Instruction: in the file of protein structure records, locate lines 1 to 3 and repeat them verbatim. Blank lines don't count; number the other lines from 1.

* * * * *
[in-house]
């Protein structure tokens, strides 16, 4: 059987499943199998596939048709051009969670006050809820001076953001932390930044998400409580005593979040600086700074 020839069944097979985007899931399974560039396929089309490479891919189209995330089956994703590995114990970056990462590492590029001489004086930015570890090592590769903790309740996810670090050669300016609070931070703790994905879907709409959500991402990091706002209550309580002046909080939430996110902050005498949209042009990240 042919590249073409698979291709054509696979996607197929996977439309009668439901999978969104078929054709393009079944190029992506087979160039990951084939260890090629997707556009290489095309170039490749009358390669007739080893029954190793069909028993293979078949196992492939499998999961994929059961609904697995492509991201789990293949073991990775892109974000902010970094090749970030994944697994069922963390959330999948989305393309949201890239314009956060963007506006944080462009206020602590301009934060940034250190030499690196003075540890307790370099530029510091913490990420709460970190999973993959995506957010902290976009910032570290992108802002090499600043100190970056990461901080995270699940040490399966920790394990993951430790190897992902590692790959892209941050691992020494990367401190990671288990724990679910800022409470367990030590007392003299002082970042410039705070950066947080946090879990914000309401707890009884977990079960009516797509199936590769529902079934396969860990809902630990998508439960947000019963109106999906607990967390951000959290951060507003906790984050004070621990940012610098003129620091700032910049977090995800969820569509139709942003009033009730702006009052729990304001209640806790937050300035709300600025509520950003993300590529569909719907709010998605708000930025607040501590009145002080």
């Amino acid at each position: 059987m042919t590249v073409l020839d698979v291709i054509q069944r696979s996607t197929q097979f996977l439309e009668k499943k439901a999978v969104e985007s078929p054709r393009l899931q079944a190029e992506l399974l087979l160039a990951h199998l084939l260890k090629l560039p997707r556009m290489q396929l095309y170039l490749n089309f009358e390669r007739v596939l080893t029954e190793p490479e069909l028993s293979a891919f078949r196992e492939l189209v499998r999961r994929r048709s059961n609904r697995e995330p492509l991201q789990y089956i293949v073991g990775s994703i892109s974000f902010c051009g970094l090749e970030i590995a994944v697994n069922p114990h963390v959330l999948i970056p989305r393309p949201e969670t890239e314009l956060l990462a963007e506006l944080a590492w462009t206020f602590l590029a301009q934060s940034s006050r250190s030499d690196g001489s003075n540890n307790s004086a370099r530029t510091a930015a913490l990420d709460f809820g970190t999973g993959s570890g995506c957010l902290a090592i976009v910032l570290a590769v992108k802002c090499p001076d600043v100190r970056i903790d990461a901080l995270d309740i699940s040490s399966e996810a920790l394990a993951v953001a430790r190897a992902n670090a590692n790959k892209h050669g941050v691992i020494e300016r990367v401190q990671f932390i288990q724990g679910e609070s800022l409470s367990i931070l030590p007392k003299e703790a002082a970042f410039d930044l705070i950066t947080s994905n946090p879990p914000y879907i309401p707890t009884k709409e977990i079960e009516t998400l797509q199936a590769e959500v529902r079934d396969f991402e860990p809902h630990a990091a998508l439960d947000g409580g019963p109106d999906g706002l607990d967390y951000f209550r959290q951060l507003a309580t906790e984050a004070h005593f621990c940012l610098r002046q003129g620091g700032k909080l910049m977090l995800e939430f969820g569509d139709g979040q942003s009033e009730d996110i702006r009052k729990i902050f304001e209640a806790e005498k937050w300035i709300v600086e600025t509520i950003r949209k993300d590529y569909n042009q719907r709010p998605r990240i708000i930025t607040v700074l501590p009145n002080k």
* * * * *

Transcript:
[in-house]
């Protein structure tokens, strides 16, 4: 059987499943199998596939048709051009969670006050809820001076953001932390930044998400409580005593979040600086700074 020839069944097979985007899931399974560039396929089309490479891919189209995330089956994703590995114990970056990462590492590029001489004086930015570890090592590769903790309740996810670090050669300016609070931070703790994905879907709409959500991402990091706002209550309580002046909080939430996110902050005498949209042009990240 042919590249073409698979291709054509696979996607197929996977439309009668439901999978969104078929054709393009079944190029992506087979160039990951084939260890090629997707556009290489095309170039490749009358390669007739080893029954190793069909028993293979078949196992492939499998999961994929059961609904697995492509991201789990293949073991990775892109974000902010970094090749970030994944697994069922963390959330999948989305393309949201890239314009956060963007506006944080462009206020602590301009934060940034250190030499690196003075540890307790370099530029510091913490990420709460970190999973993959995506957010902290976009910032570290992108802002090499600043100190970056990461901080995270699940040490399966920790394990993951430790190897992902590692790959892209941050691992020494990367401190990671288990724990679910800022409470367990030590007392003299002082970042410039705070950066947080946090879990914000309401707890009884977990079960009516797509199936590769529902079934396969860990809902630990998508439960947000019963109106999906607990967390951000959290951060507003906790984050004070621990940012610098003129620091700032910049977090995800969820569509139709942003009033009730702006009052729990304001209640806790937050300035709300600025509520950003993300590529569909719907709010998605708000930025607040501590009145002080």
């Amino acid at each position: 059987m042919t590249v073409l020839d698979v291709i054509q069944r696979s996607t197929q097979f996977l439309e009668k499943k439901a999978v969104e985007s078929p054709r393009l899931q079944a190029e992506l399974l087979l160039a990951h199998l084939l260890k090629l560039p997707r556009m290489q396929l095309y170039l490749n089309f009358e390669r007739v596939l080893t029954e190793p490479e069909l028993s293979a891919f078949r196992e492939l189209v499998r999961r994929r048709s059961n609904r697995e995330p492509l991201q789990y089956i293949v073991g990775s994703i892109s974000f902010c051009g970094l090749e970030i590995a994944v697994n069922p114990h963390v959330l999948i970056p989305r393309p949201e969670t890239e314009l956060l990462a963007e506006l944080a590492w462009t206020f602590l590029a301009q934060s940034s006050r250190s030499d690196g001489s003075n540890n307790s004086a370099r530029t510091a930015a913490l990420d709460f809820g970190t999973g993959s570890g995506c957010l902290a090592i976009v910032l570290a590769v992108k802002c090499p001076d600043v100190r970056i903790d990461a901080l995270d309740i699940s040490s399966e996810a920790l394990a993951v953001a430790r190897a992902n670090a590692n790959k892209h050669g941050v691992i020494e300016r990367v401190q990671f932390i288990q724990g679910e609070s800022l409470s367990i931070l030590p007392k003299e703790a002082a970042f410039d930044l705070i950066t947080s994905n946090p879990p914000y879907i309401p707890t009884k709409e977990i079960e009516t998400l797509q199936a590769e959500v529902r079934d396969f991402e860990p809902h630990a990091a998508l439960d947000g409580g019963p109106d999906g706002l607990d967390y951000f209550r959290q951060l507003a309580t906790e984050a004070h005593f621990c940012l610098r002046q003129g620091g700032k909080l910049m977090l995800e939430f969820g569509d139709g979040q942003s009033e009730d996110i702006r009052k729990i902050f304001e209640a806790e005498k937050w300035i709300v600086e600025t509520i950003r949209k993300d590529y569909n042009q719907r709010p998605r990240i708000i930025t607040v700074l501590p009145n002080k």